Anxiety: Underlying Causes and Reduction Techniques.
We all experience some anxiety and in small, appropriate doses it is a necessary and normal response to stressful situations.
The problem starts when anxiety becomes chronic and pervasive. When it starts to impact multiple areas of your life, health and enjoyment.
Anxiety disorders affect nearly 30% of adults at some point in their life, yet less than 40% of people seek treatment for their anxiety.
And for women, who face cyclical hormones, fluctuations in anxiety can be life-altering.
What could your underlying causes of anxiety be?
If you experience spikes in your anxiety before your period (maybe you’ve been calling it PMS), you may be experiencing low progesterone levels. Progesterone stimulates GABA (gamma-aminobutyric acid) receptors in your brain, the neurotransmitter that reduces anxiety and stress. If you are not experiencing a normal rise in progesterone after ovulation, your brain isn’t getting the signal to release GABA so you aren’t getting the extra help in staying calm and relaxed.
The adrenal glands are responsible for hormone production, including cortisol, epinephrine and norepinephrine. You may have heard of fight or flight – that’s the release of epinephrine and norepinephrine in stressful situations. In other words, the hormones that make your body panic (but hopefully only when it needs to/is faced with a real threat). This would be great if you were running from a bear in the woods…but today, our stressful lives (work, social media, diet) trigger a stress response from our adrenals. Your body thinks it is in danger at the sign of any (real or perceived) stressor and shuts down the calming hormones (like progesterone and therefore GABA) in favour of the hormones that will prepare you for battle (cortisol, epinephrine, norepinephrine).
Do you feel irritable? Too much or too little estrogen is not good for your body – you need the right balance. High estrogen and low progesterone (estrogen dominance) can lead to anxiety and irritability.
Get the right tests so you can balance your hormones and heal your body and mind.
Hypo- and hyperthyroidism can lead to anxiety and depression. These thyroid problems are associated with increased heart rate and palpitations, fatigue and insomnia – which all relate back to anxiety or worsening symptoms.
Prolactin is another hormone that is associated with anxiety (and hypothyroidism). Women with high levels of prolactin often report anxiety as well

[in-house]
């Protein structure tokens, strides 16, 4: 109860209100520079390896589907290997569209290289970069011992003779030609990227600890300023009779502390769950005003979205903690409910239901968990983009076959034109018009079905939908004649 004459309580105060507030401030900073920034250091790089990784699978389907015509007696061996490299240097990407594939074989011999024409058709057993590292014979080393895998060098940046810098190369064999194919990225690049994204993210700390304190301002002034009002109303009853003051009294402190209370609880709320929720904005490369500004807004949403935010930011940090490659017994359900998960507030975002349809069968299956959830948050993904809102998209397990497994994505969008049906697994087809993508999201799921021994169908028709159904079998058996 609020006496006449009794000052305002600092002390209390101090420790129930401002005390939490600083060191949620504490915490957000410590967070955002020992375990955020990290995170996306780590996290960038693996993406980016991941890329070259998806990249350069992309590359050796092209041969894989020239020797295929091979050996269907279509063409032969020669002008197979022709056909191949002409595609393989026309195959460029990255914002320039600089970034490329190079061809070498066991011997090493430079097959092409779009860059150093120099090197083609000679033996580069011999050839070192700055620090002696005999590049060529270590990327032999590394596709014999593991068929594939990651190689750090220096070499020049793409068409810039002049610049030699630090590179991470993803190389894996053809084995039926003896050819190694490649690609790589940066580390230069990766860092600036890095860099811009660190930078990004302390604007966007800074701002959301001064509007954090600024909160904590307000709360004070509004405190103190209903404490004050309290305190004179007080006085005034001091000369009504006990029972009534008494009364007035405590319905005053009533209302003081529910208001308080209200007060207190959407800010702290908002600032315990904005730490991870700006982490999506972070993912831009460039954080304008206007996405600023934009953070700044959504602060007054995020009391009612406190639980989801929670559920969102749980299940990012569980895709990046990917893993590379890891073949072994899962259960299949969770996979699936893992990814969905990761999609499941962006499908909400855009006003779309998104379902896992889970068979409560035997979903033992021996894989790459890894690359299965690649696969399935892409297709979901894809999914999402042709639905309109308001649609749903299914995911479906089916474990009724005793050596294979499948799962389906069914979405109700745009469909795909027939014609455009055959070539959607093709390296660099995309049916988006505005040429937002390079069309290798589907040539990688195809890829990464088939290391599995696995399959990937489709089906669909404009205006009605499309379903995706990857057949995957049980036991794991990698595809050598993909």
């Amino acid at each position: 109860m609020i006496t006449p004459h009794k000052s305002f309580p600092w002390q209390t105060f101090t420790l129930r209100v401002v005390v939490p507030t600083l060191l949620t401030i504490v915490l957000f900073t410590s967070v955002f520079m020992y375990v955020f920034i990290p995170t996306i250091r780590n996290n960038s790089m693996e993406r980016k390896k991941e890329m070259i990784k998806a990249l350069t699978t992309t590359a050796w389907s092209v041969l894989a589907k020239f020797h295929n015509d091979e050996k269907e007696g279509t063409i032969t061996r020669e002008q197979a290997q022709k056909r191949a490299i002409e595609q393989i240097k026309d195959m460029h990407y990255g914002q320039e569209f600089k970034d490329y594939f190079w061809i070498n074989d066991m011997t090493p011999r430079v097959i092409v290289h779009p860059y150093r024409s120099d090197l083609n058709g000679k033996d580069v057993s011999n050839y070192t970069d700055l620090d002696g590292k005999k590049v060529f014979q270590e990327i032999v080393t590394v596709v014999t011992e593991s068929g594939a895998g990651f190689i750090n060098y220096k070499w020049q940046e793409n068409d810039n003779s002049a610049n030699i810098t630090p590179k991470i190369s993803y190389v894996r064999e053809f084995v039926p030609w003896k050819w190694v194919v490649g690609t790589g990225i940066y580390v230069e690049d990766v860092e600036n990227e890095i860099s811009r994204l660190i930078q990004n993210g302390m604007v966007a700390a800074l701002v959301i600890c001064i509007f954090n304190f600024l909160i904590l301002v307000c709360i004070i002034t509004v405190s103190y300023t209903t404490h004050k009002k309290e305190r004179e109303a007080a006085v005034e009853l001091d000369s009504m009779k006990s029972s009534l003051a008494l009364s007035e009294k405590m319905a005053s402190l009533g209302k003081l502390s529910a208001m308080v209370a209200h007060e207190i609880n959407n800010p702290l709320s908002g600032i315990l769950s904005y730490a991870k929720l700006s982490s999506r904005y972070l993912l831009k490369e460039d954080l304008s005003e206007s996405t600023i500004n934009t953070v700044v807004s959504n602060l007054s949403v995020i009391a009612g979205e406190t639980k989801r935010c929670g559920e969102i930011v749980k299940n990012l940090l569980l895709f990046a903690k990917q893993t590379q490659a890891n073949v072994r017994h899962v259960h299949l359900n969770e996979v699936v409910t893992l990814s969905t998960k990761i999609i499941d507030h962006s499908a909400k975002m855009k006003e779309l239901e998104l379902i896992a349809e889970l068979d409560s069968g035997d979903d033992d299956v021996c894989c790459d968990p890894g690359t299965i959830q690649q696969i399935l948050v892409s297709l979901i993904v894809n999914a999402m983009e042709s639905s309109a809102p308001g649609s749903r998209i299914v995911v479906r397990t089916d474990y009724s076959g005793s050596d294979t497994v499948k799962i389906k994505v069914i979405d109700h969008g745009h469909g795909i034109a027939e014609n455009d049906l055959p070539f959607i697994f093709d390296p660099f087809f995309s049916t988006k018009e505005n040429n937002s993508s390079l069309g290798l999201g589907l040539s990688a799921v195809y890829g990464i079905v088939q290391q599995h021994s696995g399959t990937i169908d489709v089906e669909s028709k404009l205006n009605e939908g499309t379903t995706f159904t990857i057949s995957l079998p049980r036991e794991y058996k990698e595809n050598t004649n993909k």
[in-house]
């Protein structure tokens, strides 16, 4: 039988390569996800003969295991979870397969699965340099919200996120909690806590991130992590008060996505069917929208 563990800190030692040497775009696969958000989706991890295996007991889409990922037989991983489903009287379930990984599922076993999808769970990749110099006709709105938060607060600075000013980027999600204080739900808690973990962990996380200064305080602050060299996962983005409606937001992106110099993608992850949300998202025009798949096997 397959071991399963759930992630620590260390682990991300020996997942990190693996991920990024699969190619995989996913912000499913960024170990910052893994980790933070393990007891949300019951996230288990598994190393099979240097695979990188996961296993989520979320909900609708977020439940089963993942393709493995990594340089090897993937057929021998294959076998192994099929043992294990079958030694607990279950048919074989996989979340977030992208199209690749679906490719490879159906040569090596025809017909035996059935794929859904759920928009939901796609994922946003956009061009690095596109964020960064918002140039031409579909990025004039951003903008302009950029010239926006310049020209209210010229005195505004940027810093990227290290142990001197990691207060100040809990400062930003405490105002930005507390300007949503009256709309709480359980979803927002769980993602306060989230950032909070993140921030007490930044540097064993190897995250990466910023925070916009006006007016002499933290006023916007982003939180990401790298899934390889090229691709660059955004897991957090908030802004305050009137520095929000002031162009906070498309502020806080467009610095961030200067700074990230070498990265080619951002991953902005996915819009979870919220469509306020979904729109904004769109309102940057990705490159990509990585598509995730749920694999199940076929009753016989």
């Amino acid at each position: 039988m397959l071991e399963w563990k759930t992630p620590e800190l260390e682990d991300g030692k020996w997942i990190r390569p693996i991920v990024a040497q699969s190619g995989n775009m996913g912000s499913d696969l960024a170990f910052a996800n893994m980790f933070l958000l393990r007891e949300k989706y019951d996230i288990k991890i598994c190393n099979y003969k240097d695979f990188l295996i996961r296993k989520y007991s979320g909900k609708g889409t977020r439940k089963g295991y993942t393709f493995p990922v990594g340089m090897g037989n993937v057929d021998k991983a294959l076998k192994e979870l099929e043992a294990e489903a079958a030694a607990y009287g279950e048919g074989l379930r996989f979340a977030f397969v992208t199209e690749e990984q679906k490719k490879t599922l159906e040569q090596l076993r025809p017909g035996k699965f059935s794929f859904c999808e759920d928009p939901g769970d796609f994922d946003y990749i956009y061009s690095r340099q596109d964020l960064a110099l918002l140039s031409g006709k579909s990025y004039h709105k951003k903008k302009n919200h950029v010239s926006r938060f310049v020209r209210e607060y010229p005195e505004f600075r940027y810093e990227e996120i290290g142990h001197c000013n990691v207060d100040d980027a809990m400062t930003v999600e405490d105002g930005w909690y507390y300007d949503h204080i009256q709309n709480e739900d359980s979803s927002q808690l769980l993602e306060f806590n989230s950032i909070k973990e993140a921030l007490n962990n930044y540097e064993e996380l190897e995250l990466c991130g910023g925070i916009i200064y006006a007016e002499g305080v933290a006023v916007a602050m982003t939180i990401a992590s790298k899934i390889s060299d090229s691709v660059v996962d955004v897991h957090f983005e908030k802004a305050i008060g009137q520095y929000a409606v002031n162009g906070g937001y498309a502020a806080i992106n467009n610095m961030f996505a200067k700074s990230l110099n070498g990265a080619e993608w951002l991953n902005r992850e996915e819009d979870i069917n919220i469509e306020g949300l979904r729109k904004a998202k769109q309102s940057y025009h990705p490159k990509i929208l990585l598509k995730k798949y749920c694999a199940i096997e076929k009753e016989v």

Is the Pill making you anxious? There is evidence of the birth control pill affecting B vitamin levels and therefore the production of serotonin and GABA – both are critical to keeping calm and preventing anxiety. The pill can also impact gut health, leading to inflammation, poor ab
sorption of nutrients and a spike in anxiety.
Mood disorders and regulation issues are one of the most common reasons for stopping the birth control pill for a lot of women. If you are looking for a safe way to transition off of the pill, while protecting your mood and keeping hormones balances, book and appointment.
So, now what?
These might seem scary, all the different ways our body and hormonal cycles are contributing to women’s experience of anxiety. But, the good news is, when these underlying conditions are addressed, the anxiety that goes with them is often dulled as well.
In the meantime, try these anxiety reducing techniques the next time you feel the panic coming on:
- When you’re anxious, getting a long, hard work-out in may be the last thing you want to do, but activity is a proven way to alleviate anxious feelings. Anything helps!
- Spend 5 minutes tuning into what and how your body feels. Think about the sensations you are experiencing, from your feet planted on the ground to your hands touching your knees.
- Focus on your breathing. Inhale for 4 seconds, hold it for 4 seconds, exhale for 4 seconds, hold it for 4 seconds. Repeat.
- Magnesiumhas been linked to easing anxiety. Eat magnesium rich foods (avocado, nuts, seeds) or ask your naturopath about the right Mg supplement for you (not all are made equal).
- Sleep is when cortisol declines and melatonin rises. If anxiety is getting in the way of your sleep, try getting some blue light blocking glasses, read before bed (not on a screen) instead of watching TV and stretch before getting into bed.
If you are looking for more ways you can combat your anxiety, book a free strategy call now. There is help!